News & Insights

Glossary of Concepts

Written by Liang Luscombe

Liang Luscombe wayfinds her experience through Okkoota ಒಕ್ಕೂಟ and its imprints on the building through a glossary

Okkoota: to assemble without contest

An event that allows for caste rules to be suspended temporarily, for example, the flattening of social hierarchies that occurs during a funeral procession. This can occur, in part, because the subjects are in movement; to be a Dalit who is stationary or loitering is to be a danger to the state. Dalit literally translates as ‘broken but resilient’; it’s a self-determined term for people deeply oppressed by the caste system in India. Dalit communities continue to be forced into bonded agricultural labour, manual scavenging, and other forms of slavery. For this reason, Okkoota imagines a gathering of artistic works and community, free of social stratification, that occurs outside of festivals and funerals.

Fissures and cracks that form within institutional legacies and colonial architecture

When a visitor to Okkoota first enters Arts House (originally a Town Hall built in 1876 in the Victorian architecture style), they come across a threshold: the foyer. It is only after crossing this threshold and turning back (perhaps on their return through the exhibition) that they come to Rahee Punyashloka’s bold text decals adhered to the material surface of Arts House’s archway. The text reads, “DALIT BODIES ERUPT OUTSIDE THE DIVINE HINDU CORPUS ”. It is here, within a liminal space, that Punyashloka proclaims the atrocities of caste-based discrimination and explicitly names his Dalit community as a group of impossible subjects for Hindu fundamentalist India.

Punyashloka’s truth-telling works remind us that you cannot enter a building that has no surface to hold you, and has no place for you to loiter. Admission can only occur when the institution develops some self-awareness and admits that the ever-present remnants of colonial power still swirl around them.

Lessons from the anti-caste movement: Educate, Agitate & Organise

Babasaheb Ambedkar – a pioneer of the Dalit movement, a social reformer and India’s first Justice Minister – used the slogan “Educate, Agitate & Organise” in his 1942 speech to the All-India Depressed Classes Conference to drive home the point that the anti-caste movement must embed cultural memory within political anti-caste organising in order to separate themselves from the Hindu caste system. As he said in his speech, ‘The Annihilation of Caste,’ “the emancipation of the mind and the soul is a necessary preliminary for the political expansion of the people”. [1]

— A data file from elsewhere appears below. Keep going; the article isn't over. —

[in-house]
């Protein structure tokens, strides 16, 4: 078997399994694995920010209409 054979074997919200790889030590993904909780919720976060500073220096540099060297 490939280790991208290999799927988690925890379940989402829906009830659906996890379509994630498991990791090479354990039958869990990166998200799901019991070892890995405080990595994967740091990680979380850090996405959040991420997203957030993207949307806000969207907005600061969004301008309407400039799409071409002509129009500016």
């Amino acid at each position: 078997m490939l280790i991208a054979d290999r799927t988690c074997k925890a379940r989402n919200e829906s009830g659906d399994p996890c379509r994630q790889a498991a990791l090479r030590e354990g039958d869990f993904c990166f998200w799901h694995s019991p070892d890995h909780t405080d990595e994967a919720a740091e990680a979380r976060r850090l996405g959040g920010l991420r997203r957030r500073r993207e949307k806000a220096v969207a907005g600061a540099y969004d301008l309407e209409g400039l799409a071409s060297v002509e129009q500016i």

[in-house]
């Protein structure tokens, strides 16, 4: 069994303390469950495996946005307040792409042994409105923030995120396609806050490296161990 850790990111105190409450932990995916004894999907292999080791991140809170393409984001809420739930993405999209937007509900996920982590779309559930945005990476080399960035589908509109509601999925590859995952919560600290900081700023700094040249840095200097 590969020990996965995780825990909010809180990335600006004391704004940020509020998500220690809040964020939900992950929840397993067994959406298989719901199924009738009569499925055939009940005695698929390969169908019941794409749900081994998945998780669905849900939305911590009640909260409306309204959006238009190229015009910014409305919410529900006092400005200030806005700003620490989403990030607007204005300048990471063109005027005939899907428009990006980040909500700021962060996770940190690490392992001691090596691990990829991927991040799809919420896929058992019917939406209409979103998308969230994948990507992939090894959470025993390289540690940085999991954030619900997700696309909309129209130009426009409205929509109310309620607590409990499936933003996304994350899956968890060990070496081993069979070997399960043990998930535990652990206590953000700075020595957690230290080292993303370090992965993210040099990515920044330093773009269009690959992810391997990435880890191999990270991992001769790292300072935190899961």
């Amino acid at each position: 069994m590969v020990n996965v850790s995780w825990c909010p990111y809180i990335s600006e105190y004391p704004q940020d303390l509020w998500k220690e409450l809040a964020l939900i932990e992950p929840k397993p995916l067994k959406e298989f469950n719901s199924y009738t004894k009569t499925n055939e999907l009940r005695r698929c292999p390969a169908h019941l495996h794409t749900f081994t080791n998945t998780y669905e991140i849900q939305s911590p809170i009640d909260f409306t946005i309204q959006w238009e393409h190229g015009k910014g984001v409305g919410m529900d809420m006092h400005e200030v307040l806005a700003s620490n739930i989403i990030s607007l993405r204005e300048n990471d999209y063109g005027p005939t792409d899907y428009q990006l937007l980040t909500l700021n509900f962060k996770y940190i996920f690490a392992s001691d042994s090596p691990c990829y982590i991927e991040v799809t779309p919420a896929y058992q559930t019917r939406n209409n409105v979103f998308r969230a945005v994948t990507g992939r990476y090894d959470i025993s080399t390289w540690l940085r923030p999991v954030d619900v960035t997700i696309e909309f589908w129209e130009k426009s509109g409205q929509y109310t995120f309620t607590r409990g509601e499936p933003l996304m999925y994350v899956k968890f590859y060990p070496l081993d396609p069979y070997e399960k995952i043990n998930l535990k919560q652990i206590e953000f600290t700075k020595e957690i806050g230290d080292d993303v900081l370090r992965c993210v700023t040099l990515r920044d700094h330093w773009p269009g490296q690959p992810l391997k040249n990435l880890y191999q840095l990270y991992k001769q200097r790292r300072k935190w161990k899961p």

So how do the artistic works of Okkoota take on Ambedkar’s call to action? How do they approach cultural memory? In Sancintya Mohini Simpson’s three-channel video In the Fields of Cane (2018), she presents us with a double portrait of herself and her mother while they stand in front of a field of sugarcane that towers above them. Alongside these images we hear Simpson tell the submerged histories of her great-grandmother, of the Girmitya women who were taken from South India to South Africa and forced into indentured labour in the late 1800s and into the early 1900s. Throughout the process of memorialisation, Simpson draws links between herself and her great-grandmother, saying, “They bled, like I bleed, the same.” Here Simpsons reveals a doubling across matriarchal lines, creating a political spell that allows her to reach back into the intergenerational horrors of enslavement of Girmitya women, many of whom belonged to Dalit and caste-oppressed communities. 

The lustre of gold

Gold glimmers in the rich surfaces of Kirtika Kain’s paintings in Okkoota. Influenced by being a part of the Dalit diaspora in Australia, Kain employs materials from Hindu religious festivals and prayers such as cotton wicks, pigments, powders, and wax, transformed from their traditional usages to create an embalmed shell. Interspersed between these materials is gold leaf, which flickers and is then submerged under the weight of these alchemical veneers. For Kain, gold is a metaphor for the resilience of the Dalit body, and it acts as a reclamation historically denied to Dalit bodies because of their association with ritual impurity and pollution. 

Moving from identity politics toward civilisational politics